posted by jacquilynne at 9:20 PM on September 7, 2012 [2 favorites]


You can never really be too careful, guys. I innocently attend a couple gay weddings, and afterwards, everything seems normal for a few days, then blam.
posted by Lustful Cockmonster at 9:25 PM on September 7, 2012 [28 favorites]


Fantasy football team name just changed to Lustful Cockmonsters. It was "I PRAISE YOU 24/7!!!!!" This is much more enjoyable.
posted by fyrebelley at 9:25 PM on September 7, 2012 [2 favorites]


Is that mini in Chris Kluwe's Twitter userpic his Warcraft character? Or does he do tabletop gaming too? If so, I may have to invite him to join my RPG group...
posted by jiawen at 9:27 PM on September 7, 2012


But sometimes the change I want to see is for people to really understand how angry I am.


Quoted for truth, emphasis mine.
posted by padraigin at 9:29 PM on September 7, 2012 [4 favorites]


On the gay marriage issue? That's where I'm a Viking.
posted by Joakim Ziegler at 10:07 PM on September 7, 2012 [8 favorites]


OH SHIT MARRIED GAY VIKINGS SPOTTED OFF THE COAST OF IRELAND
posted by The Whelk at 10:08 PM on September 7, 2012 [3 favorites]


Is that mini in Chris Kluwe's Twitter userpic his Warcraft character? Or does he do tabletop gaming too? If so, I may have to invite him to join my RPG group...

They should recruit him for Celebrity D&D.
posted by ChurchHatesTucker at 10:18 PM on September 7, 2012


Also, in case anyone didn't know already, there's a constitutional amendment on the ballot in Minnesota this November to make same-sex marriage illegal. It's good that Kluwe's speaking out, because hatred is dangerously close to getting enshrined in this state's constitution.

In case anyone's unclear (I've heard some people are unclear what the amendment means), vote "no" on the amendment to show you don't want marriage restricted to one man and one woman.
posted by jiawen at 10:52 PM on September 7, 2012 [1 favorite]


From Kluwe's Twitter:

"So over 3000 replies and I've only gotten 2 "LOL UR A FAG PUNTER HERP A DERP"s. I may have to reconsider my pessimistic outlook on humanity." [with thanks to the MeFite who re-tweeted it]
posted by Infinite Jest at 1:43 AM on September 8, 2012 [5 favorites]


May the Vikings be forced to punt relentlessly, and may all his his kicks be strong, straight and true.
posted by Devils Rancher at 5:15 AM on September 8, 2012 [1 favorite]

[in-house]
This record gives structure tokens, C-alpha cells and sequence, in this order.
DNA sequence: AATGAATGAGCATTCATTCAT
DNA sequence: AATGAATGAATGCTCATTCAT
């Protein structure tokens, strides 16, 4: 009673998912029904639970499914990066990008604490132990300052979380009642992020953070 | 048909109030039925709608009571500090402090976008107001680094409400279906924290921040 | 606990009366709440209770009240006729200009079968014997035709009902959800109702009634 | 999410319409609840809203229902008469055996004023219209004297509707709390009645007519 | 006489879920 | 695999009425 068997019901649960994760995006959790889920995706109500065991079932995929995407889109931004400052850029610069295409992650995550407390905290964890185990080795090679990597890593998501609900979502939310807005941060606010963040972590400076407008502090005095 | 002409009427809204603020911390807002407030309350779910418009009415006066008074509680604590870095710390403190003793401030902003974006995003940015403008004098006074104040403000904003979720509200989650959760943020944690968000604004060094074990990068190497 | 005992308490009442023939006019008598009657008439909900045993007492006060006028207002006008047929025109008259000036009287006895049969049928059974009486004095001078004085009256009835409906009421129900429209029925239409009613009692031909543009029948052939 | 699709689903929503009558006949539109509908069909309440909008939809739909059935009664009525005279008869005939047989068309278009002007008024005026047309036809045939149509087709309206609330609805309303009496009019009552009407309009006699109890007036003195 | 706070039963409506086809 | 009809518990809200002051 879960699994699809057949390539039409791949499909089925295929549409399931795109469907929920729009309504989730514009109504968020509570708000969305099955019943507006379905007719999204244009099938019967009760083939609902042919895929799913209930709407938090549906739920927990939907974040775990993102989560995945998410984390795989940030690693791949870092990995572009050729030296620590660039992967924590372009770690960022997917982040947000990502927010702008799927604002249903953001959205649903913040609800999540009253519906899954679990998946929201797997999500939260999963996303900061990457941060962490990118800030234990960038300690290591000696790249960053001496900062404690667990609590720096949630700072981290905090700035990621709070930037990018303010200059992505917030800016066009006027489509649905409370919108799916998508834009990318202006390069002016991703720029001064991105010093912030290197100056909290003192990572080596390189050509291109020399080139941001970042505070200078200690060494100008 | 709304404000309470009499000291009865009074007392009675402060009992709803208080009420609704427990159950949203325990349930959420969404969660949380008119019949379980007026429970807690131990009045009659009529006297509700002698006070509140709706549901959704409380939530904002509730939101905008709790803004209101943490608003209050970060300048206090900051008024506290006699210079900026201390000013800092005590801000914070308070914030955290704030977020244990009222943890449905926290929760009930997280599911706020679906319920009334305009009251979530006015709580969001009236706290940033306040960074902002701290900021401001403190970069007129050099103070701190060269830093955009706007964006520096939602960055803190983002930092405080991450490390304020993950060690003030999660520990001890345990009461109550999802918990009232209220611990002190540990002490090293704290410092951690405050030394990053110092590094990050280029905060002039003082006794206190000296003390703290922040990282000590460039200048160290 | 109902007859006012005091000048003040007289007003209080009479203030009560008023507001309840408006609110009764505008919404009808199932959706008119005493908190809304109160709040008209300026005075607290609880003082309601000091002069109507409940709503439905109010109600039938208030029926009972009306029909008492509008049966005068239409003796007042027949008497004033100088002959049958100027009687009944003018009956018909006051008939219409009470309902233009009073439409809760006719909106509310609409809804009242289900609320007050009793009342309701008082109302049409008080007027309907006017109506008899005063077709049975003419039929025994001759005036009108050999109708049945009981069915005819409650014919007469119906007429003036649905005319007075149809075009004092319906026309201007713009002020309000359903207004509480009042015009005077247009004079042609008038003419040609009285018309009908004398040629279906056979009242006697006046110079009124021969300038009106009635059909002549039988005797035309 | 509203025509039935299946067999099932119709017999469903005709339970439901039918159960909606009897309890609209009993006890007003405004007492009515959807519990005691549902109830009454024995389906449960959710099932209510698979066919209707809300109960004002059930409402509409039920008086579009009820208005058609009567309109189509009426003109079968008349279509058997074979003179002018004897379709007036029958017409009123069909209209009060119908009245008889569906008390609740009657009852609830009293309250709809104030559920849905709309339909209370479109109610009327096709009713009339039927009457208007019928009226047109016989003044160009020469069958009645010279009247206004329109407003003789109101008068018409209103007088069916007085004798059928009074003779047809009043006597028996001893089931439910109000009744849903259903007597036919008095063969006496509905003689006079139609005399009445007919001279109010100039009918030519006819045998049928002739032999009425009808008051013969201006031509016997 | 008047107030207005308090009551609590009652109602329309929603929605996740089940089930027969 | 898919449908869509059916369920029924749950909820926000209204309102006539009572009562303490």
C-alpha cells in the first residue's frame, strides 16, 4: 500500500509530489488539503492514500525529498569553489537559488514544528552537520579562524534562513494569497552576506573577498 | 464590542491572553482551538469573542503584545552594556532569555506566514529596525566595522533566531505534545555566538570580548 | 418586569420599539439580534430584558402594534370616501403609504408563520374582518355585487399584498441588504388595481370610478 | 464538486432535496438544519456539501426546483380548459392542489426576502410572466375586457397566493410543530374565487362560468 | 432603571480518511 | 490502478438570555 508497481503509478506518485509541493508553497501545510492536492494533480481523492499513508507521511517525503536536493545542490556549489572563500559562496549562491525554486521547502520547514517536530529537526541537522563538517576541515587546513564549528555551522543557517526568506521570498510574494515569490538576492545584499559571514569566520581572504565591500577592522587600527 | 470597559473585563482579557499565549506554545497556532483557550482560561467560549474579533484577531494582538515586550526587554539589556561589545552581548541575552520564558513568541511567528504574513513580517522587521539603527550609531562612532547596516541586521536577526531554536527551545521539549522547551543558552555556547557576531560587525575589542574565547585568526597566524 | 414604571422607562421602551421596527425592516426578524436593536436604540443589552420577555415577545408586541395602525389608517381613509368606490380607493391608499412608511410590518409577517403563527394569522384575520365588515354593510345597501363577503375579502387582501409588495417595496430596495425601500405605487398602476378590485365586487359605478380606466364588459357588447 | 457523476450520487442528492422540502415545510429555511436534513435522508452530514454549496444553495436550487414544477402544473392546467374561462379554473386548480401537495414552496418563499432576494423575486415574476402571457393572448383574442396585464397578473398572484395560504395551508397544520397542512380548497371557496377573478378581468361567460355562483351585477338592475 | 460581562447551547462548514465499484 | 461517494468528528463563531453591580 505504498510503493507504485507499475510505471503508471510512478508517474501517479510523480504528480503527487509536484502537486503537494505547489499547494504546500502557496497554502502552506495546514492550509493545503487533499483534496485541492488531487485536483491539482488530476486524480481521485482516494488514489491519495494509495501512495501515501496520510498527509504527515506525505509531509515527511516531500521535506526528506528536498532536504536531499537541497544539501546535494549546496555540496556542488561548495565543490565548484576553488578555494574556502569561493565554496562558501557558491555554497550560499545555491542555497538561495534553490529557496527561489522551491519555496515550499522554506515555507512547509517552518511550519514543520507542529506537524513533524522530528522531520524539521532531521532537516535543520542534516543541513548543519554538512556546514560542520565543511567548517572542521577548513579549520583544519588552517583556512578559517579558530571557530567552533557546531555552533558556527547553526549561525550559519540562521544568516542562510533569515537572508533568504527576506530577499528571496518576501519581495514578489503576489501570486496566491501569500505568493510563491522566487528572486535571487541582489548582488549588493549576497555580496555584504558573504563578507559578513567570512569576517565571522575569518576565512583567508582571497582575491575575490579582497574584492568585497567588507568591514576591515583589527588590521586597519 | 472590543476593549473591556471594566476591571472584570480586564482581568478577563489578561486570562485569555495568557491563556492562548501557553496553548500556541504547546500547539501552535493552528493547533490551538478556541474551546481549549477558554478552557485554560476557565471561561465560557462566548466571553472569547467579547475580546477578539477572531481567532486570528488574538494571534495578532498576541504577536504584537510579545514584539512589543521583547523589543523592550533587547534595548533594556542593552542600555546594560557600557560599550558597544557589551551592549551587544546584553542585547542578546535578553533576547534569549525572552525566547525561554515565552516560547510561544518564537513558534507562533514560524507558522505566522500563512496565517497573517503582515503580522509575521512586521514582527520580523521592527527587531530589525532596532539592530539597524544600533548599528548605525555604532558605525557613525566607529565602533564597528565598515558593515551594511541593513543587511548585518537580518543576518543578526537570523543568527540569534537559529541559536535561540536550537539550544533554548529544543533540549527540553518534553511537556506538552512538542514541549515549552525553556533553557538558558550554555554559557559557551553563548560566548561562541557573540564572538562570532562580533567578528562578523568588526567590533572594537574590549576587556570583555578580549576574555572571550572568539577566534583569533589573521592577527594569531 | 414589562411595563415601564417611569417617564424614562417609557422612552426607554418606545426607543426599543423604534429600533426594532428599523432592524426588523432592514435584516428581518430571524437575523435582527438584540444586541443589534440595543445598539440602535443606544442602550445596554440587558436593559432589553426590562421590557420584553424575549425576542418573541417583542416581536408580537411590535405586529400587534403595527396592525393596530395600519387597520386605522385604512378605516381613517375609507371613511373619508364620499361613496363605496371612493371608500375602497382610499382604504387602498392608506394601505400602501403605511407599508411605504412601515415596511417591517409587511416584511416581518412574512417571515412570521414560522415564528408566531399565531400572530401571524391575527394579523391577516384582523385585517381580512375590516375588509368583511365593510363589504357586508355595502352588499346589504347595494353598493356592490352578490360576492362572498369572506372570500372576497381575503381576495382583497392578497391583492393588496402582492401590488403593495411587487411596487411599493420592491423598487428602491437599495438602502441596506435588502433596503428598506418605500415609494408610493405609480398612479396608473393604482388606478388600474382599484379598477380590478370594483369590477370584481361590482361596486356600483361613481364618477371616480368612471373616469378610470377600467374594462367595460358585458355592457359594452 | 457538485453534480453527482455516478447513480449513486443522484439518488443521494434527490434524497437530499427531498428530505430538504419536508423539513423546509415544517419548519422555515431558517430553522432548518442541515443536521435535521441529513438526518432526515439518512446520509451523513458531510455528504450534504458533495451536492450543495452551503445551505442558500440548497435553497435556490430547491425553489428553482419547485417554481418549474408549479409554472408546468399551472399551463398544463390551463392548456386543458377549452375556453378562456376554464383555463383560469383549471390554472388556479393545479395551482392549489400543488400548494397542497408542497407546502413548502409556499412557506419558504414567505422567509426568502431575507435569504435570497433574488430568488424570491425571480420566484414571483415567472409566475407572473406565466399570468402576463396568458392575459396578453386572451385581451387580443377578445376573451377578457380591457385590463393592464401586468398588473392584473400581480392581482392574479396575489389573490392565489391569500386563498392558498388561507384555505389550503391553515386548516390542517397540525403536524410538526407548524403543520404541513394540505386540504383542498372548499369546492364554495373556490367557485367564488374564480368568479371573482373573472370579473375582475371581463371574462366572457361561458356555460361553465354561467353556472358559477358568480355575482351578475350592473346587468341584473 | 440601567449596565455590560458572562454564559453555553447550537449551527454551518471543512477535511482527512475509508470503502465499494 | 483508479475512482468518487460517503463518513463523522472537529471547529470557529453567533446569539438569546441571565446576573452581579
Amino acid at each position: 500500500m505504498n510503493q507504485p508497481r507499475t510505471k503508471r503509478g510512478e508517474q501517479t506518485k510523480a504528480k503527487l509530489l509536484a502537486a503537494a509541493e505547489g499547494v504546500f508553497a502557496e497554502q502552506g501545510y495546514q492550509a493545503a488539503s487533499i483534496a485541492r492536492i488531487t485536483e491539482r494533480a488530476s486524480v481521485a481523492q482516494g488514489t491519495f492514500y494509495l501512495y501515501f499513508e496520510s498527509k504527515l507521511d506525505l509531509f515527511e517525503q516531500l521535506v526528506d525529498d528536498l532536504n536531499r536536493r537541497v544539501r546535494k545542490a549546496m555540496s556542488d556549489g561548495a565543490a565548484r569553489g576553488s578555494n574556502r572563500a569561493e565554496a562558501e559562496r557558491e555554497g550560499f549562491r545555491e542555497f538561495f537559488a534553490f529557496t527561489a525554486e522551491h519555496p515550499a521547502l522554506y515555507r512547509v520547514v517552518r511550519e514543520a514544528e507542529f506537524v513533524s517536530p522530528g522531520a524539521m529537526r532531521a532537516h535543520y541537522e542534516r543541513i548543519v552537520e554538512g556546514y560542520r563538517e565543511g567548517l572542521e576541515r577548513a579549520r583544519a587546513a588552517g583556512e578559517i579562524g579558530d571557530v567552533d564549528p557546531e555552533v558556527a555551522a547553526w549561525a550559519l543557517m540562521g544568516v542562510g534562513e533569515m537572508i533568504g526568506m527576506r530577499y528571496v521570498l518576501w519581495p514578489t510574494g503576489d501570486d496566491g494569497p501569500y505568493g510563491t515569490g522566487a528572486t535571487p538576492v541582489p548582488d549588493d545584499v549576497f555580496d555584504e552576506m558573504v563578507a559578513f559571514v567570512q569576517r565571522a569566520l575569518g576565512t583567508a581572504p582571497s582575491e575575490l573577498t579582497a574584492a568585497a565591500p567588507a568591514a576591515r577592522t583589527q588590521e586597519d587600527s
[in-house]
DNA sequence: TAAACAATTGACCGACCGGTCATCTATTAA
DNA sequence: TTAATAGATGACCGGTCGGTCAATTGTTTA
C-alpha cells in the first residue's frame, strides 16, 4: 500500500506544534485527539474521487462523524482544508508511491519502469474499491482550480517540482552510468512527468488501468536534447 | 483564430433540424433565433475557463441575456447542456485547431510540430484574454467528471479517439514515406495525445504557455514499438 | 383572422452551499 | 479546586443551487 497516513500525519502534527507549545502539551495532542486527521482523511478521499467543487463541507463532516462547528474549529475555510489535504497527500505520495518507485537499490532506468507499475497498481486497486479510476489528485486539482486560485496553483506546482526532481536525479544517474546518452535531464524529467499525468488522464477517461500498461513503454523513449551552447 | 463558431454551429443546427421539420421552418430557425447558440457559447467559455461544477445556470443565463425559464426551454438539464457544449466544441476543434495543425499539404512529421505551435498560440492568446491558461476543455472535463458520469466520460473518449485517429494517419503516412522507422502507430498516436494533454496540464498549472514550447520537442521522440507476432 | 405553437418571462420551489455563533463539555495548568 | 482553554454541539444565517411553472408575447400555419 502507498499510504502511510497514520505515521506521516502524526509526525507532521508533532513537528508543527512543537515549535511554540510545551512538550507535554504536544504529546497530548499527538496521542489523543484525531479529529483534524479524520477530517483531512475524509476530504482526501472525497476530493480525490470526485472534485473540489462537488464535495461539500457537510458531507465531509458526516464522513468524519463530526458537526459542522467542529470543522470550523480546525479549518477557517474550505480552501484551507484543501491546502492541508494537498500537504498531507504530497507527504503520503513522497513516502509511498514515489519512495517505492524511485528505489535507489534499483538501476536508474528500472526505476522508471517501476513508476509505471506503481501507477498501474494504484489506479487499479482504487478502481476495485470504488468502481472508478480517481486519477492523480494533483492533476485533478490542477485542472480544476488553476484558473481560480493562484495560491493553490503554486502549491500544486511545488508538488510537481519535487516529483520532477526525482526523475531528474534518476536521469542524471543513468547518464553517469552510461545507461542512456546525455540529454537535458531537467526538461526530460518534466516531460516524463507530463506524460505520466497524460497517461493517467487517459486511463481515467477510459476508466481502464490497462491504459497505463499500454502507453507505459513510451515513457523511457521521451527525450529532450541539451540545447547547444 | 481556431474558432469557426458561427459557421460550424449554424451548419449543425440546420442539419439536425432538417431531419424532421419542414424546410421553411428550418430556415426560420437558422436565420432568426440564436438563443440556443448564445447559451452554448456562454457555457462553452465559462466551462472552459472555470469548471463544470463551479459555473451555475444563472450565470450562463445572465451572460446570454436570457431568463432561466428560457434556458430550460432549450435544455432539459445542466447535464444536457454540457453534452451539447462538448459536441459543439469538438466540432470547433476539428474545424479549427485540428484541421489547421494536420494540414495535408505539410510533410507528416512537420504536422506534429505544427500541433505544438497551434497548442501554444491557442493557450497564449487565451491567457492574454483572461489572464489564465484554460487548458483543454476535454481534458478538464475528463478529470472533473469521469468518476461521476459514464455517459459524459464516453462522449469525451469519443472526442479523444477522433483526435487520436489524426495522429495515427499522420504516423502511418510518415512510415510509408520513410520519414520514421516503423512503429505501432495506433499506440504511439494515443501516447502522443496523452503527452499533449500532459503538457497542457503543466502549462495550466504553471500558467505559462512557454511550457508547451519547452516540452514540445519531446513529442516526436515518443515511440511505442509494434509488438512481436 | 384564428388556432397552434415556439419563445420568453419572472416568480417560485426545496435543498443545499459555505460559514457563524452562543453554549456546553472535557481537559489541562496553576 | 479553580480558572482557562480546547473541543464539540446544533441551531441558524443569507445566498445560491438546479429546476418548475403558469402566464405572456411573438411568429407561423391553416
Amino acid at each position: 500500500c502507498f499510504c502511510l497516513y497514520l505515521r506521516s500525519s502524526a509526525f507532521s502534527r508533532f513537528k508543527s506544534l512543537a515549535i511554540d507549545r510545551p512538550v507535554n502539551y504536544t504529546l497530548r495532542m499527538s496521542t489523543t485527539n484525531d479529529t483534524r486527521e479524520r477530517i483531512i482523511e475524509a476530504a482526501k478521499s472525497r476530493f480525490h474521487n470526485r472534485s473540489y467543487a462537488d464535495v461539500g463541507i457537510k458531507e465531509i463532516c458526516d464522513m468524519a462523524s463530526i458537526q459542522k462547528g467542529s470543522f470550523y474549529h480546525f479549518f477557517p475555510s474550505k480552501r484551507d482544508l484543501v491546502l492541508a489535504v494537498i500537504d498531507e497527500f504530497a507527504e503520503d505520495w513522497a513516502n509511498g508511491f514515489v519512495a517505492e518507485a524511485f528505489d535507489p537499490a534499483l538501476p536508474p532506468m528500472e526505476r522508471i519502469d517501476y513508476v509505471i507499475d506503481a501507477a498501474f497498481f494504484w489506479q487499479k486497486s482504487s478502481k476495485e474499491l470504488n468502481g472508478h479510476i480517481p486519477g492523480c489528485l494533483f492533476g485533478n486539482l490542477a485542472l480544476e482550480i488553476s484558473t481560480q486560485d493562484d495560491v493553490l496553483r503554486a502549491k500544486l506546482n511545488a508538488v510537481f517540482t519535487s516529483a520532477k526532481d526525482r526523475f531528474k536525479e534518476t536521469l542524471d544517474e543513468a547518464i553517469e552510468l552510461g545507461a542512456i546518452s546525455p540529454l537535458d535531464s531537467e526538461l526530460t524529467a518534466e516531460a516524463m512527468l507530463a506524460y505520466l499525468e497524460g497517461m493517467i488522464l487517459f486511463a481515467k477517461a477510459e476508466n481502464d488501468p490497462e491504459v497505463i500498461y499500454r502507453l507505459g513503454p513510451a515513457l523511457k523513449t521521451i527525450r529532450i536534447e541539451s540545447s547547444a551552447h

Yeah, but there's still a sort of whiff of "you are a disgrace to the civil rights legacy of the state/our society", which is just not something that I think white people should be saying, especially to people they, like, didn't grow up with.

I think it's reasonable to point out the hypocrisy of someone who supports civil rights for some but not others, regardless of their demographic group. If it stings an unusual amount because someone identifies with the civil rights moment for their own demographic group...well, it should, and not because it's the fault of the person pointing it out.
posted by jaduncan at 6:06 AM on September 8, 2012 [6 favorites]


It's such a stunningly obvious and effective rebuke to the anti-gay marriage argument. I'm surprised you don't hear it publicly said more often. Could you imagine the presidential debate?

Oh, we're using it in Minnesota. 'Freedom' definitely appears on the yard signs.

In case anyone's unclear (I've heard some people are unclear what the amendment means), vote "no" on the amendment to show you don't want marriage restricted to one man and one woman.

I'm wonder about this. Because it looks like you'd have to be a real idiot to not understand that wording. Of course, Prop 8 was pretty darn clear on the ballot, at least after Jerry Brown made it clear, and people said voter confusion was an issue. (Is there actual polling on this? Because we also had 'blame black people' after Prop 8, which wasn't supported by the numbers at all.)

I also wonder if being the 'no' side of a constitutional amendment in Minnesota is an advantage--you need 50%+1 of the total ballots cast, so abstentions on the amendment question count towards the 'no' side, essentially. It's probably not a significant advantage, though.

That said, the polls appear to be going all over the place. Polling is actually somewhere where I think reversing 'yes' and 'no' could be an issue. Confusing what "Minnesota Marriage Amendment" means when asked if you support it is much easier than misunderstanding the ballot. Of course, I assume people actually read the more than one word ('marriage') of the ballot question, which might be a bit much.